Open daily, 7 a.m. to 8 p.m., until midnight when

National Theater is open. No credit cards or reservations. Free delivery.

We all know about lunch, In fact, we all know too much about lunch, that daily break in routine that in itself becomes routine. The lunch break, the working day's big chance for adventure, is also the make it or break it time for a substantial proportion of downtown restaurant. Thus they, too, fall into routines, daring not to risks of losing the hamburger crowd or the chef salad diehards.

But downtown - Washington's old E and F street department store corridor from Hecht's to Garfinckel's - is making a lunchtime come back. Not only are there new restaurants, but new kinds of restaurant. Here are three that might even eat into the Reeves routine.

"What you see is what you get is one of the many mottoes of Frisco's. There is a lot to see. Frisco's hits you first with its sidewalk cafe, scomplete with waitress and an urban view of the Federal Triangle bus traffic. Inside is the real action, the cafeteria lineup of mix and match, call your order loud and clear lunches that makes you vow to memorize the menu and plan your order for next time.

Frisco's steadfastly maintains a cafeteria ambience despite the globe lamps and half timberish setting, the ceiling hung with rows of little pewter colored beer mugs. And its jack of all trades menu doen't really have one item of potential stardom. Rather, it is the array, the variety and the amount of food for the orice that packs them in.

First, there is the salad bar setup, with two sizes of paper plates, allowing all one can pile on a single plate - $1.05 for the small, $1.85 for the large. Right away the regulars stand the sout, having obviously practiced and given considerable thought to the method of piling the twenty or so items six inches high and maintaining the balance all the way to the cashier.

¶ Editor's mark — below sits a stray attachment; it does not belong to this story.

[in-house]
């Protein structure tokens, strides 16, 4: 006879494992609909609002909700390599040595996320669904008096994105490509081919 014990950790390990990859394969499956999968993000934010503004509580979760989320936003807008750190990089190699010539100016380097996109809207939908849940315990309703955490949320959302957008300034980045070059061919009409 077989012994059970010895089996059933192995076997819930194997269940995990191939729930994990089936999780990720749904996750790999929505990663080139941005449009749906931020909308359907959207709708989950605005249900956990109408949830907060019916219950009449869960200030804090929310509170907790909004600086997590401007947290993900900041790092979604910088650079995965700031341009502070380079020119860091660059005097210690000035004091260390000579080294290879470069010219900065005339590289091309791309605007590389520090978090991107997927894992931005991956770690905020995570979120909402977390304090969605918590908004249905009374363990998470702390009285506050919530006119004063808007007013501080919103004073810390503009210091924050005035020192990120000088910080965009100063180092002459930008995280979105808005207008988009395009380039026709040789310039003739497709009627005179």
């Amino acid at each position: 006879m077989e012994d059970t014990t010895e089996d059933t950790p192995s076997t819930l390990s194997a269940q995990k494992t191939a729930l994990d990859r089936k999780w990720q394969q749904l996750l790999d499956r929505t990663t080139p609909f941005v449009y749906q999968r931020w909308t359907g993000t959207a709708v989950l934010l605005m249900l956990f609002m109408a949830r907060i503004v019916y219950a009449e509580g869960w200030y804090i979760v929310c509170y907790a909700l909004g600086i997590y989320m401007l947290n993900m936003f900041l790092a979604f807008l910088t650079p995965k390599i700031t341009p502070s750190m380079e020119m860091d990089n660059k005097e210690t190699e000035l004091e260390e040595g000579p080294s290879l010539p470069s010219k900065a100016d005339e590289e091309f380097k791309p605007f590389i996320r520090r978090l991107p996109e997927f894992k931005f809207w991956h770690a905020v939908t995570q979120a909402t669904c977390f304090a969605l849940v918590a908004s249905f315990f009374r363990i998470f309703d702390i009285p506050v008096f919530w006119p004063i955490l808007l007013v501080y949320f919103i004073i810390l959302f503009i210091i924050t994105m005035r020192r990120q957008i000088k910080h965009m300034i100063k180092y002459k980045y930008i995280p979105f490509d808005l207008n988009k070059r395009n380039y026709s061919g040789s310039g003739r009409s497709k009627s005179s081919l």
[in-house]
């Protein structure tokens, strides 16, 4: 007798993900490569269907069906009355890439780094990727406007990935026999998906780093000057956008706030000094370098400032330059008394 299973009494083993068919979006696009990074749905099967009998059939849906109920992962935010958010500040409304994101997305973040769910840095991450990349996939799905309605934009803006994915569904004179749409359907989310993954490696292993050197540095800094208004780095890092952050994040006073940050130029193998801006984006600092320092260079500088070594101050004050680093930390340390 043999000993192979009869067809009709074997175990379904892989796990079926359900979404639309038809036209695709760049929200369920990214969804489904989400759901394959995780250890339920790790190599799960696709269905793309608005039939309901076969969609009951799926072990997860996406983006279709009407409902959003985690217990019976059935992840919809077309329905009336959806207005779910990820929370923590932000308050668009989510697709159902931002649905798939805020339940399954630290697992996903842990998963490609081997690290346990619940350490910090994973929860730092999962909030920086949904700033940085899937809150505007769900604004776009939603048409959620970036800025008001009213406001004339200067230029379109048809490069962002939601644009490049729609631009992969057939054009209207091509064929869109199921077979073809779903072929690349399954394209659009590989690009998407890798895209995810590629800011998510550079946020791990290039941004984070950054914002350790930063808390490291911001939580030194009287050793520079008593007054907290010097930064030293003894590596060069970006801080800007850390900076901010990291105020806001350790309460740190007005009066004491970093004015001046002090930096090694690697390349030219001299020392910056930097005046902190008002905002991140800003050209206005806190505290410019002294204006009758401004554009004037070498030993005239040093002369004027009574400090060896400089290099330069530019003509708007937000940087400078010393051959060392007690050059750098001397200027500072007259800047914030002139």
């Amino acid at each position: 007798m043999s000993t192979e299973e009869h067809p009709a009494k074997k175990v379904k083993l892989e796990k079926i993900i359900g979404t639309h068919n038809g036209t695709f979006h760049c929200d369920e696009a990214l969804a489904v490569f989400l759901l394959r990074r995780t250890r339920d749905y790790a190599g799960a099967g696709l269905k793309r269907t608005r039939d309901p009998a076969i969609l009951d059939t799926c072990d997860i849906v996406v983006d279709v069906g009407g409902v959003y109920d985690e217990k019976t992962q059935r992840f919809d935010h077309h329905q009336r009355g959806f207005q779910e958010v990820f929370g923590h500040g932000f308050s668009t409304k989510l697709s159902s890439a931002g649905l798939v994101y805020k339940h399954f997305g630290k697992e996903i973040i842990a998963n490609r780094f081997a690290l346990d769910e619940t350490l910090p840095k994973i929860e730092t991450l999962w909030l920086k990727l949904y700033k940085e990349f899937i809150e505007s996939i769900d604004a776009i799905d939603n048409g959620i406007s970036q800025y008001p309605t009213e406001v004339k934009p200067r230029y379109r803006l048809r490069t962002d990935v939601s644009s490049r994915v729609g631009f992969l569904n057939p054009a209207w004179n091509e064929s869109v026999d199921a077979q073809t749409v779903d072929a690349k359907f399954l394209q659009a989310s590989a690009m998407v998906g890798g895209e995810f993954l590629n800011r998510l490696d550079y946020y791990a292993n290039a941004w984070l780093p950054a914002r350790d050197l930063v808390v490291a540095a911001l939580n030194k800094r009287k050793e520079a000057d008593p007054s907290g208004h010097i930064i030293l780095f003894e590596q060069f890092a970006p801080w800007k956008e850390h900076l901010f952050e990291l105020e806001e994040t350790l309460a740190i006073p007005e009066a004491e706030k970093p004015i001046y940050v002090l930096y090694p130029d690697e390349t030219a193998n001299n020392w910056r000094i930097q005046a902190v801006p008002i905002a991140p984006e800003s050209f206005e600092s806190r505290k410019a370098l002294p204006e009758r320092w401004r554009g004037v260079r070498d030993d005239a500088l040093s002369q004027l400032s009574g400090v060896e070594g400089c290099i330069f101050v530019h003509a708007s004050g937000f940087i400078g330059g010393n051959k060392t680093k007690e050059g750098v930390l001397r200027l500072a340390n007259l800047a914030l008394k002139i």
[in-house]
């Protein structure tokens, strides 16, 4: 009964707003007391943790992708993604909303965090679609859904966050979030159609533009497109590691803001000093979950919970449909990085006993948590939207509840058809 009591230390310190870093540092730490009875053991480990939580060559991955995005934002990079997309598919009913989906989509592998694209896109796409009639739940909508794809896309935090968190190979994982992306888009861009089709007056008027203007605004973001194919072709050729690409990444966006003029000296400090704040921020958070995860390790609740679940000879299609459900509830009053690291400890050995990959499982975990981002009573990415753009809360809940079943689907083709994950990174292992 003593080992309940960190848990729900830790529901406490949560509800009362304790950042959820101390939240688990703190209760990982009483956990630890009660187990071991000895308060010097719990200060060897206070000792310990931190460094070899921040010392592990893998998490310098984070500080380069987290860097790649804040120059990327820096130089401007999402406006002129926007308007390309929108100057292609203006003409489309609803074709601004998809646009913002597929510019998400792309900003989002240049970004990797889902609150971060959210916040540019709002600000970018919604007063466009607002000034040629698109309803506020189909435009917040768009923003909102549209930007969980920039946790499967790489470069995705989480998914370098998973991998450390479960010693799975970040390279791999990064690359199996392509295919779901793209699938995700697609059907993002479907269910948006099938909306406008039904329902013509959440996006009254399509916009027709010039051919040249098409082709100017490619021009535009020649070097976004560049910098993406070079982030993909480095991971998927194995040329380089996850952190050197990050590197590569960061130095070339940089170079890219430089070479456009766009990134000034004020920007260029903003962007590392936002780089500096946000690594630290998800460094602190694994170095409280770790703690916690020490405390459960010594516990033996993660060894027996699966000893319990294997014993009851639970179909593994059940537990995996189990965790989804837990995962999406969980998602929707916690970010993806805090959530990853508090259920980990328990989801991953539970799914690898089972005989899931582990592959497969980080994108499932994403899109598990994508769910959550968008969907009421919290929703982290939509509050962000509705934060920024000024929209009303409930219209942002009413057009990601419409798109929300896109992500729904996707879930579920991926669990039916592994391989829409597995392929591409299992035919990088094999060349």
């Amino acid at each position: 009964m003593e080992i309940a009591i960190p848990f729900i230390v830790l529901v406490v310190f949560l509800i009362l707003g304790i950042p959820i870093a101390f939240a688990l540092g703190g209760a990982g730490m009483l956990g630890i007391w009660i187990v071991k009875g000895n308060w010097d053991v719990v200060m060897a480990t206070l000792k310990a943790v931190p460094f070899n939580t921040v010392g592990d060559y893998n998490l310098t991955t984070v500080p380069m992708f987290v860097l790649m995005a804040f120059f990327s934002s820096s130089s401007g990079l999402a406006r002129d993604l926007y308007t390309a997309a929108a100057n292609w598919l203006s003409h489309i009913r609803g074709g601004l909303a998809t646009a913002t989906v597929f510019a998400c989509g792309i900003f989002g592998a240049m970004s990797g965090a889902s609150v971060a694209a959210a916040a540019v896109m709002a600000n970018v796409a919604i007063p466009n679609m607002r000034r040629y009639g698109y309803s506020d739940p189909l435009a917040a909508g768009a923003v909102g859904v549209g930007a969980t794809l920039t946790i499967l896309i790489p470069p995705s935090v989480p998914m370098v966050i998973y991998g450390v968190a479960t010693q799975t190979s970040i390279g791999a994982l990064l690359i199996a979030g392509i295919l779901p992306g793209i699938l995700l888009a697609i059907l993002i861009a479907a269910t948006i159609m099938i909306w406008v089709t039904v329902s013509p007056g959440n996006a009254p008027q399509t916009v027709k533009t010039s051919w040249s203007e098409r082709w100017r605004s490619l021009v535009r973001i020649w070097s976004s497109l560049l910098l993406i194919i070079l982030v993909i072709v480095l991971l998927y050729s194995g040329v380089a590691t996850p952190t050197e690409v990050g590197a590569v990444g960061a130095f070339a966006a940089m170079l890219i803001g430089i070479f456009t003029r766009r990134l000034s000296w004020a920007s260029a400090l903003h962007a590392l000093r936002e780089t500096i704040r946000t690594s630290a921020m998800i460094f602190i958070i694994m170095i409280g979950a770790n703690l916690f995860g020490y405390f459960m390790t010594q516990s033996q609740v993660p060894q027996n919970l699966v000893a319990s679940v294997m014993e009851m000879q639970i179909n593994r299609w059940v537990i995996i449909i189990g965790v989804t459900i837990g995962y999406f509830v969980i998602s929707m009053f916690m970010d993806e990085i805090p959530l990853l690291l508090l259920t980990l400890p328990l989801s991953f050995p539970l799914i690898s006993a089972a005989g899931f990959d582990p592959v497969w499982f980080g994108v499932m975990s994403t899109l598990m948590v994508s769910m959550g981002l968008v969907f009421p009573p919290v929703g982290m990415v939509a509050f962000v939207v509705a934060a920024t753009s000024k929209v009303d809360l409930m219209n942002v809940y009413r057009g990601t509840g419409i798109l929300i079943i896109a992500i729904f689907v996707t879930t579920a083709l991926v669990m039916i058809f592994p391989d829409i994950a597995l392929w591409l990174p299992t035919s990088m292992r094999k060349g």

The next big draw is a bargain item called "1-2 sandwich specials, "the deal being that half a sandwich - barbecue, corned beef, roast beef, steak and cheese, chicken salad, club, ham and cheese and such - comes with a bowl of soup (homemade and quite respectable), coleslaw or potato salad (the potato salad is commendably eggy), and pudding (no worse than standard) for $1.45 to $1.40, the average being about $1.75. As for the sandwiches, the roast beef is rare, which means it is companion stated," tastes like homemade," which means it is probably made with commerically bottled sauce. None of the food is a knockout - the bread is Washington's usual flabby sliced rye and sandwich white - but it is all tasty, and the sandwiches are of impressive weight. Besides the sandwiches, there are daily specials such as pork chops, and fried chicken which sells at $1.25 the quarter. A foot-long hot dog is no bargain at $1.95, but it is a garlicky kosher style hot dog slashed and grilled and very good. And that's not all. Gyros, that enormous revolving Middle Eastern meat loaf, and baklava add a cosmopolitan air. There are even beer (sixty five to eight five cents for twelve ounces), wine (seventy five cents a glass) and pinball machines to round out the program. The finale - ice cream cones, in a staggering array of flavors. With all this, a friendly crew to serve (as long as you call your order loud and clear and answer quickly to the mayo or mustard queries).

Oh, yes, can even get a simple - whole - BLT. $1.50. Mayo?